More random afternoon econ


First of all, Austin Frakt has a brief review of the literature on employee costs in employer-based health plans:

One of the big issues with the employer-plan tax credit is its distortive effect on health insurance prices across the market.  But the presence of the employer distorts the transaction further; for example, if your employer can convince you to sign on with your spouse’s corporate health plan, they don’t have to buy one for you:

All other things equal, the higher the premium faced by an employee, the less likely it is that employee will purchase coverage. A firm can reduce its health care costs to the extent it is successful using price signals to encourage its workers to drop coverage, shift coverage to a less expensive plan within the firm, or to shift coverage to a spouse’s plan from another firm.

Dranove, Spier, and Baker (2000) developed a theoretical model that explains employees’ contribution levels as a source of encouragement on the part of employers for their workers to obtain coverage from their spouses’ employer. The authors found confirming evidence for their model with empirical estimates using 1993-1994 establishment data from at least one employer in each of ten states. The employee proportion of total premium is explained by firm and work force characteristics plausibly related to likelihood of spousal coverage including firm size, proportion of work force that is female, age distribution, full/part time breakdown, union status, wage distribution, flexible spending account offer, and premium level.

There’s a bunch more lit review at the link; here’s the take-home point:

Employer-sponsored health insurance is a good deal for workers, due to the tax subsidy. But the association of health insurance with employment places yet another entity–the employer–between the individual and the health care they obtain. Employers’ interests therefore exert an influence on employee behavior through price signals. That provides an opportunity for another layer of distortion in the health care system, and one that is likely to be with us for a while.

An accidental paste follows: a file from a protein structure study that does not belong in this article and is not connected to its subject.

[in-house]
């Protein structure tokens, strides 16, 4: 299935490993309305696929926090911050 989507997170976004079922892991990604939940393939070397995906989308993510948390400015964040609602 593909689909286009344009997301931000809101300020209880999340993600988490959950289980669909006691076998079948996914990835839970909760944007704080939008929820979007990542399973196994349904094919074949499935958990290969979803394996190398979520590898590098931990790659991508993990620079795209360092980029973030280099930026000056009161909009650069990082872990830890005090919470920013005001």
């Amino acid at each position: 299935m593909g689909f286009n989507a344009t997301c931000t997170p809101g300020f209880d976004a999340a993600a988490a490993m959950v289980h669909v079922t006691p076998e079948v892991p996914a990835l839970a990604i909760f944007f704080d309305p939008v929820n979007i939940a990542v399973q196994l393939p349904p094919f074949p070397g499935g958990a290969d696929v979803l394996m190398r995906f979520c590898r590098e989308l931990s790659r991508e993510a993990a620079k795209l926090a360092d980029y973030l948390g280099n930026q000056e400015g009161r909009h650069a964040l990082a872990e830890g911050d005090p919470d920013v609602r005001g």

Next we have a marvelously stark example of regulatory capture from Tyler Cowen:

The new regulation, designed to combat ever-increasing childhood obesity, limits bake sales to “fresh fruits and vegetables, or one of 27 specific packaged items” that include low-fat Doritos, Nutri-Grain Cereal Bars (blackberry only) and Linden’s Cookies (butter crunch, chocolate chip or fudge chip cookies in two cookie packs) among other things.

Ignore the “zOMG TEH NANNY STATE” angle for a moment: how much do you think Kellogg paid to get in NYC’s good books, and what chance do you think a smaller competitor would have of achieving the same success?


To wash that down, we visit some entertaining commentary by Jaime Whyte:

Pretty much what it says on the tin:

But how can a bad policy be good politics? What defect in the electoral system can explain this?

The most popular explanation these days is the malign influence of “special interests”. Perhaps there is something in this. But a more fundamental defect is always overlooked, presumably because it is mistaken for a virtue of modern democracies. The reason so many bad policies are good politics is that so many people vote: about 62 percent of adults at the last general election, both in Great Britain and in the United States. The best way to get more sensible policies would be to reduce the number of voters to less than 0.01 percent of the population.

We’ll take a short break for the howls of outrage to die down.

Finished?  Let’s continue.

Whyte argues (not unpersuasively) that the more people you have voting, the less any individual vote matters.  Even the narrowest of popular-vote electoral margins is a matter of a few score people; any one individual could have stayed home and not affected the outcome.  This leaves people with short-term motivations (vote ’cause it feels good), but gives them no incentive to sink dozens or hundreds of hours into following the issues and learning enough about the problems at hand to make an informed decision.

This naturally leads to a situation where politicians pander to prevalent biases rather than propose solutions that are anywhere near likely to address current problems, because voters have no incentive to recognize viable solutions in favour of fairy-tale intuitions.  Or, as Whyte puts it:

Modern politics is just as you should expect it to be when votes are cast by ignorant people taking advantage of a low-cost source of emotional gratification.

So what’s the solution?  Whyte proposes drastically to decrease the number of eligible voters per election, and this is where his post starts to read like my favourite kind of cryptosystem paper:

Something like 12 voters per district should be about right. If you were one of these 12 voters then, like one of 12 jurors deciding if someone should be imprisoned, you would take a serious interest in the issues.

These 12 voters should be selected at random from the electorate. With 535 districts in Congress – 435 in the House and 100 in the Senate – there would be 6,420 voters nationally. A random selection would deliver a proportional representation of sexes, ages, races and income groups. This would improve on the current system, in which the voting population is skewed relative to the general population: the old vote more than the young, the rich vote more than the poor, and so on.